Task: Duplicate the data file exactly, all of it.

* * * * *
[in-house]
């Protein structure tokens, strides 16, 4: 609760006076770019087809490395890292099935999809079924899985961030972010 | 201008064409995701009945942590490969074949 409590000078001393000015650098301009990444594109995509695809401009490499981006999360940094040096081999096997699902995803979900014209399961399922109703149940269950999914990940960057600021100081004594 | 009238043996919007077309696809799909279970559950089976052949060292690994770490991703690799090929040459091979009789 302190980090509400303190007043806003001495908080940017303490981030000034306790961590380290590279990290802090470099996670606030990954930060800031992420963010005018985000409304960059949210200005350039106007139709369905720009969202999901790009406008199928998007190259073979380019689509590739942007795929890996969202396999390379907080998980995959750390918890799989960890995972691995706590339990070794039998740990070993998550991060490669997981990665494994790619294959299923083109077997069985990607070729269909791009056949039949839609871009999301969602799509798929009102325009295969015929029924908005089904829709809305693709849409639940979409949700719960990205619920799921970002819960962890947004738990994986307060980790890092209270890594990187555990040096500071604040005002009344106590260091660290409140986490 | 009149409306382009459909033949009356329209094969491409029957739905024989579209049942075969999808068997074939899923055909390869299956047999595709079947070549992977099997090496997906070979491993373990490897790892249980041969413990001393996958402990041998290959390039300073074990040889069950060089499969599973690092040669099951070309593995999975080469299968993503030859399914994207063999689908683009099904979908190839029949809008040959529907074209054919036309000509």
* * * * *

[in-house]
């Protein structure tokens, strides 16, 4: 609760006076770019087809490395890292099935999809079924899985961030972010 | 201008064409995701009945942590490969074949 409590000078001393000015650098301009990444594109995509695809401009490499981006999360940094040096081999096997699902995803979900014209399961399922109703149940269950999914990940960057600021100081004594 | 009238043996919007077309696809799909279970559950089976052949060292690994770490991703690799090929040459091979009789 302190980090509400303190007043806003001495908080940017303490981030000034306790961590380290590279990290802090470099996670606030990954930060800031992420963010005018985000409304960059949210200005350039106007139709369905720009969202999901790009406008199928998007190259073979380019689509590739942007795929890996969202396999390379907080998980995959750390918890799989960890995972691995706590339990070794039998740990070993998550991060490669997981990665494994790619294959299923083109077997069985990607070729269909791009056949039949839609871009999301969602799509798929009102325009295969015929029924908005089904829709809305693709849409639940979409949700719960990205619920799921970002819960962890947004738990994986307060980790890092209270890594990187555990040096500071604040005002009344106590260091660290409140986490 | 009149409306382009459909033949009356329209094969491409029957739905024989579209049942075969999808068997074939899923055909390869299956047999595709079947070549992977099997090496997906070979491993373990490897790892249980041969413990001393996958402990041998290959390039300073074990040889069950060089499969599973690092040669099951070309593995999975080469299968993503030859399914994207063999689908683009099904979908190839029949809008040959529907074209054919036309000509």